Dear Friends: Best wishes for a wonderful, happy holiday season! For the typical end of the year wrap-up, here's my Q&A column:
WHAT'S YOUR HISTORY IN WRITING? It's been part of my life - a raconteur (blabber mouth) since I learned to talk and made up stories for my little peers, then to continue into school days as I released an overload of curiosity and imagination into writing essays, short stories, producing plays - you name it. In college, an extracurricular life in newspaper writing pushed me into a new direction, during which I wound up winning a few awards in a non-fiction sideline (while pursuing what I always wanted to do: Teach). An Irish writer once told me that everyone could write a great book - the story of one's life - the trick being to make it as interesting to everyone else as it was to the writer, while providing a carefully constructed plot. Style! And rhetoric! And composition! Another writer taught me that writing is 1 percent inspiration and 99 percent perspiration. How true!
ARE YOU LIBERAL OR CONSERVATIVE IN YOUR WRITING? Actually, I detest extremes; they rarely lead to anything good. Instead I try to see life on an extended line - liberal at one end and conservative at the other - and find myself near the middle - a "conservative liberal" - which, I hope, is reflected in this column. When I'm called too liberal by some people and reactionary by others, I believe I'm on the right track.
DO YOU EVER FIND YOURSELF GETTING PREACHY? Much too often. It's the teacher in me, but never really intentional. After living a life of dedication to the value of knowledge and enlightenment over the years, some "truisms" eventually become fixed and I become pedantic. Sorry - it's an occupational hazard.
ARE YOU EVER WRONG? Also, sadly, much too often. But admitting it is a form of growth, too.
WHEN DID YOU BEGIN WRITING YOUR WEEKLY COLUMN? About half a century ago, when we in the MTU Humanities Department were encouraged to be of value to our non-academic community, each in one's own way. With the approbation of The Daily Mining Gazette - and thanks to the original editor and his wife, the Rices - I chose to write what I felt was lacking in the paper, something that I as a "culture vulture" was knowledgeable in: critiquing art, films, plays - finding a way to a focus on subjects I enjoyed and wanted others to enjoy. Even after I retired, the Gazette permitted me to continue with this column - time consuming, but a pleasure to write.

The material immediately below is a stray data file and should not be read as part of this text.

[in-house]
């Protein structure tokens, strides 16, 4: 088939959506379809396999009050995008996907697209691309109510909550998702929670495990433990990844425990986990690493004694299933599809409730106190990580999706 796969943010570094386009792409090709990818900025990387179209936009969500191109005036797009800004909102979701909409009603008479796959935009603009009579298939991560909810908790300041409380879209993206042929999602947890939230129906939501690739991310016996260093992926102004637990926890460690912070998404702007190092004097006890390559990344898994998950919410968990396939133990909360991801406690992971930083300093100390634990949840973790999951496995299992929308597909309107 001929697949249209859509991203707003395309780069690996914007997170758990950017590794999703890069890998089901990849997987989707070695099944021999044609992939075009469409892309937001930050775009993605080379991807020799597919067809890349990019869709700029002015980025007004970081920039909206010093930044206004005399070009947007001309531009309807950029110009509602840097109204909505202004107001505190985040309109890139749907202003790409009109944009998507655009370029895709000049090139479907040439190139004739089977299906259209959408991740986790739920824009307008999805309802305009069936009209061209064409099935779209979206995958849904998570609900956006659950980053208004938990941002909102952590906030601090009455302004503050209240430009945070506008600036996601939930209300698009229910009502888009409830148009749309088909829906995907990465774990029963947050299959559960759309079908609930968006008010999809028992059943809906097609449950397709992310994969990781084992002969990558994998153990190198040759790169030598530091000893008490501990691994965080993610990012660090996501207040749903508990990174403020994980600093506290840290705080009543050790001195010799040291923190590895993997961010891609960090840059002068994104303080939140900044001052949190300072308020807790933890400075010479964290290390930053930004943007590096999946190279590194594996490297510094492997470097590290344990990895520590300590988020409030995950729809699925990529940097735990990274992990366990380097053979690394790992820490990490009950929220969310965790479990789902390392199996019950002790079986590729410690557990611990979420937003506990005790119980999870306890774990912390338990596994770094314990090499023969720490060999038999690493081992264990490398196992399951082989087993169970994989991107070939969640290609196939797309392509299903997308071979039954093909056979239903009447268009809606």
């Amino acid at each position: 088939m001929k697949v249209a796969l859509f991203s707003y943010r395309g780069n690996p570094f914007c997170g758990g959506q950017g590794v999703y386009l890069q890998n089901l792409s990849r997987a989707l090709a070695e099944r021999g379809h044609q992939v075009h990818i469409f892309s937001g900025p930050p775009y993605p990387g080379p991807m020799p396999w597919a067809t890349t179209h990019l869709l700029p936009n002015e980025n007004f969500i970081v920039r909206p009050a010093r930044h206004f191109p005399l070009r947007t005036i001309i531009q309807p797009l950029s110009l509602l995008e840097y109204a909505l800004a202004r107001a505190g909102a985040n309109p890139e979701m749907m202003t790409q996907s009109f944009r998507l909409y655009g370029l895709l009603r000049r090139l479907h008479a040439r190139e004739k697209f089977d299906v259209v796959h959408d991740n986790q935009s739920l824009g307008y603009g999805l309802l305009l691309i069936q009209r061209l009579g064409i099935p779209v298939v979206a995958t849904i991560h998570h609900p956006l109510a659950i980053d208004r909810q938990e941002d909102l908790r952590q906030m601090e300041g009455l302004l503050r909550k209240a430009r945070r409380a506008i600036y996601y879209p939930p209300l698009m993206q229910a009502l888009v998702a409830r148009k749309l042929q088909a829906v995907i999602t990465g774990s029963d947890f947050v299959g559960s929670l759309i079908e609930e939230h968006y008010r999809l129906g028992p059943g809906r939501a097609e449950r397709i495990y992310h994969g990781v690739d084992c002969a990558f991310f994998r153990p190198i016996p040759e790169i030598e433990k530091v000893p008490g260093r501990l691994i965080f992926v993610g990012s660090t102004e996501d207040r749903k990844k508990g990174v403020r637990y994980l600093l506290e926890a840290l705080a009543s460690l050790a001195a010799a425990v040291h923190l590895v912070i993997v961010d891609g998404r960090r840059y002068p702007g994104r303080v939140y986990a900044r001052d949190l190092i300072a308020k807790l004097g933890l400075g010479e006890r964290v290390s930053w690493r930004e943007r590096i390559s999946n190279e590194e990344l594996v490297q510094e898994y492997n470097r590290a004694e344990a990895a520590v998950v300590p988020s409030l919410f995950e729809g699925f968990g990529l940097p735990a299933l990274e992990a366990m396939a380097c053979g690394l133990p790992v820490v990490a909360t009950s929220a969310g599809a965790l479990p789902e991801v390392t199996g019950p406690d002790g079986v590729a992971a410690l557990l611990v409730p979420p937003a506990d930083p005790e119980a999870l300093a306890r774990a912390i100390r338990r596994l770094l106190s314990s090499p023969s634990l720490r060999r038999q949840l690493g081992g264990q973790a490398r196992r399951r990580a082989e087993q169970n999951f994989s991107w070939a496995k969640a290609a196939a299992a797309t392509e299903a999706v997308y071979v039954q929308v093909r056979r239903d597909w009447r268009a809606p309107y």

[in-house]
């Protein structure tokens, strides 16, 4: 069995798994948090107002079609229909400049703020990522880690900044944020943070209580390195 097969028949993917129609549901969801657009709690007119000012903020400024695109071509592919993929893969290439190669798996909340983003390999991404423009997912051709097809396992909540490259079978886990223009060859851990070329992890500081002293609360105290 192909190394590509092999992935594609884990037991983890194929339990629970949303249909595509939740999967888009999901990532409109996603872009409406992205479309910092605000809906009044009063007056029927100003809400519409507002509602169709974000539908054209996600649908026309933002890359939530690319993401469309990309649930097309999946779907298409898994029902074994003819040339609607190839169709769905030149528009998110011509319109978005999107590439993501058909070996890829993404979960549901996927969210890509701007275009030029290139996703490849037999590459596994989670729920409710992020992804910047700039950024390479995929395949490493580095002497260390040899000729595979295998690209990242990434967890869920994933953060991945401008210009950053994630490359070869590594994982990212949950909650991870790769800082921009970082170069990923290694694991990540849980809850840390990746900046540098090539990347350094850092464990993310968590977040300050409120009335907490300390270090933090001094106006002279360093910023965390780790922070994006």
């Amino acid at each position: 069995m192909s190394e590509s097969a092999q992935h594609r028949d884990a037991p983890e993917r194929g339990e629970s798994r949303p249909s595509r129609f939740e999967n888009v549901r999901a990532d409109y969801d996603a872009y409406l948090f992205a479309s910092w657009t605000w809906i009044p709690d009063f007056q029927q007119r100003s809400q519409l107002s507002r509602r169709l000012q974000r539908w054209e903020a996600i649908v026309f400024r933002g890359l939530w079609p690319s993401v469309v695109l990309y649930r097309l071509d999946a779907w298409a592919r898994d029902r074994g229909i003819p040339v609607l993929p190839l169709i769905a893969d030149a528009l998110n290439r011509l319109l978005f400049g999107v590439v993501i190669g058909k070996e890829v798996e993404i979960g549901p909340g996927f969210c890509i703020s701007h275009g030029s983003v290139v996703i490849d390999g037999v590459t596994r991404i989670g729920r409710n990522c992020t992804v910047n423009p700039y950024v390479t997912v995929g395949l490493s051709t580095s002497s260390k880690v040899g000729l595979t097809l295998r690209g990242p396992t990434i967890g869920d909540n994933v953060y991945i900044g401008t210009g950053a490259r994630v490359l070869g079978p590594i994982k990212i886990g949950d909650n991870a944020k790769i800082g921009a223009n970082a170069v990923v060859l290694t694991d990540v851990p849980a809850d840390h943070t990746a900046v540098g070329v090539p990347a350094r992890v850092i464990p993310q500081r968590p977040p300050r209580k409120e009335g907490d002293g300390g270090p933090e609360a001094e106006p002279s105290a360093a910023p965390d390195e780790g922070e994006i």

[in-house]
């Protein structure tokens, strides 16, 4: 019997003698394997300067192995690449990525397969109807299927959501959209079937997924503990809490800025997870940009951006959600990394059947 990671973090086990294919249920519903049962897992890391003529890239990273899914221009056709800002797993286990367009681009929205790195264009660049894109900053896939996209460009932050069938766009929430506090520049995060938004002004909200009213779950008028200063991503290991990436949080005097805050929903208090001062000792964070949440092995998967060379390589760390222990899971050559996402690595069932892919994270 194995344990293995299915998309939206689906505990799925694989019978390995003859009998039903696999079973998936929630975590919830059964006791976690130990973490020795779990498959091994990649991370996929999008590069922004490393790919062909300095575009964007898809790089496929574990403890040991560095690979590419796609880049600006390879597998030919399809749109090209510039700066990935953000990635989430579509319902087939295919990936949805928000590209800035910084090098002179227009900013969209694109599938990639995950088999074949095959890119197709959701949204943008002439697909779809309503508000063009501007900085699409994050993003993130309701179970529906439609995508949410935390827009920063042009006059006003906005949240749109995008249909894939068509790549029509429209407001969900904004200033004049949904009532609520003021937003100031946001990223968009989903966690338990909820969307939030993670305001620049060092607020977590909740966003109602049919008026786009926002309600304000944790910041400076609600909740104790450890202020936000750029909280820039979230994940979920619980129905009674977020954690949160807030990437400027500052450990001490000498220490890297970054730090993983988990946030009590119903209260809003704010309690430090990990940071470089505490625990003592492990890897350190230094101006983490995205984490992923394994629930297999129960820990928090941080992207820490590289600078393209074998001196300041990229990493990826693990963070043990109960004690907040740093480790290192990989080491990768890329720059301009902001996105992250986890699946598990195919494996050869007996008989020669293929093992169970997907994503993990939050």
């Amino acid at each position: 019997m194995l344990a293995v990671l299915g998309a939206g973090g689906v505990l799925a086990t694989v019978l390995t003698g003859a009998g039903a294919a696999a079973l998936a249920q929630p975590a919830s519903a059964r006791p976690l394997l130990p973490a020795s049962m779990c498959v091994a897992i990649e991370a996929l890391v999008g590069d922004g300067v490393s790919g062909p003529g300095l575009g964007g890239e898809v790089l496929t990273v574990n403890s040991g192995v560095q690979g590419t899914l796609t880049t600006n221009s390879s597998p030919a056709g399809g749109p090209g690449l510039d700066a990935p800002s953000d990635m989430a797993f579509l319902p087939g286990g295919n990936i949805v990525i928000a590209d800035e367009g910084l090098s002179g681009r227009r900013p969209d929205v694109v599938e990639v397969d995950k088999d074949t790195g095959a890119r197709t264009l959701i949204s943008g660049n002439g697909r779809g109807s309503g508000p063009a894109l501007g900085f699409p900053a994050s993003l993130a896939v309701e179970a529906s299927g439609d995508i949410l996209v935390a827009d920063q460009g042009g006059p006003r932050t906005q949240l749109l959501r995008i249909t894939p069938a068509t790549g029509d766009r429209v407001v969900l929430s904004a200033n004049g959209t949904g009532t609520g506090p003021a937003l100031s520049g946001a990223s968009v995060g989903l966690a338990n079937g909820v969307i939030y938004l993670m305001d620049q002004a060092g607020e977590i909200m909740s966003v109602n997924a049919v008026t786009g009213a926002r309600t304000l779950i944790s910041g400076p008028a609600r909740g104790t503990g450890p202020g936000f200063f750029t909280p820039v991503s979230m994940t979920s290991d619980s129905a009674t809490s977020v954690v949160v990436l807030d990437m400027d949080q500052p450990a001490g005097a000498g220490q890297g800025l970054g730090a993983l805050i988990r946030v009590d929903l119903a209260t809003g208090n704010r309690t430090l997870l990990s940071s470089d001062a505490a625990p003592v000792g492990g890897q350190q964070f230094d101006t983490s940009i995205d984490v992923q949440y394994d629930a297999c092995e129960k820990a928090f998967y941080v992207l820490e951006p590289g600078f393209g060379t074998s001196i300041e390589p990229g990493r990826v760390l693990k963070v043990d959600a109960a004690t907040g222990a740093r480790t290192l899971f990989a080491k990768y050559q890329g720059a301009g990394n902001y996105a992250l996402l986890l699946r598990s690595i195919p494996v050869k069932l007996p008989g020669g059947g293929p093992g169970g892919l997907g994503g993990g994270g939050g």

HOW DID YOU FIND YOUR TITLE? I've been a fan of the great humorists of the '30s, from Thurber to Benchley, with their facetious, off-kilter points of view, flavored as they were with a tinge of cynicism. Thurber's short story "In the Catbird Seat," is about a domineering woman who would look disdainfully down from her metaphoric perch and enjoy commandeering everyone beneath her. I always thought the story reflected Thurber's amused attitude toward people in general, though in his writings and cartoons there was much truth. So if I presumed myself in the catbird's seat, then perhaps I could follow my mentors - but humbly, with tongue in cheek, hoping that a little illuminating truth might result.
WHERE DO YOU GET YOUR IDEAS FOR THE COLUMN? My mind is like flypaper: Everything sticks to it. Knowledge is power. To the contrary, ignorance is disempowering. The professor in me hopes in my miniscule way I might pass some power along. So I continue to read, look, listen, discuss, and experience anything that would allow us to grow together. Mostly, the column's topic is on entertainment, but occasionally it slips into tangential areas. With a trusting editor backing me up, I feel most any topic is worth tackling - without straying too far off course.
WHY DO SO MANY OF YOUR ARTICLES FOCUS ON THE ELDERLY? Why not? I know something about the elderly firsthand. Elderly people can be most interesting. I've been a baby, kid, youth and adult as well, and on occasion I do write about those years, too, but writing for a growing audience of snow-heads is fascinating, filled with experiences that were come by empirically, something to express for those who have yet to experience the golden years. And remember, while you wait impatiently, folks, that the alternative to aging is no fun, either.
Rotten Tomatoes averages: Mall movies are not yet listed publicly. As a hunch, go for "Monsters, Inc."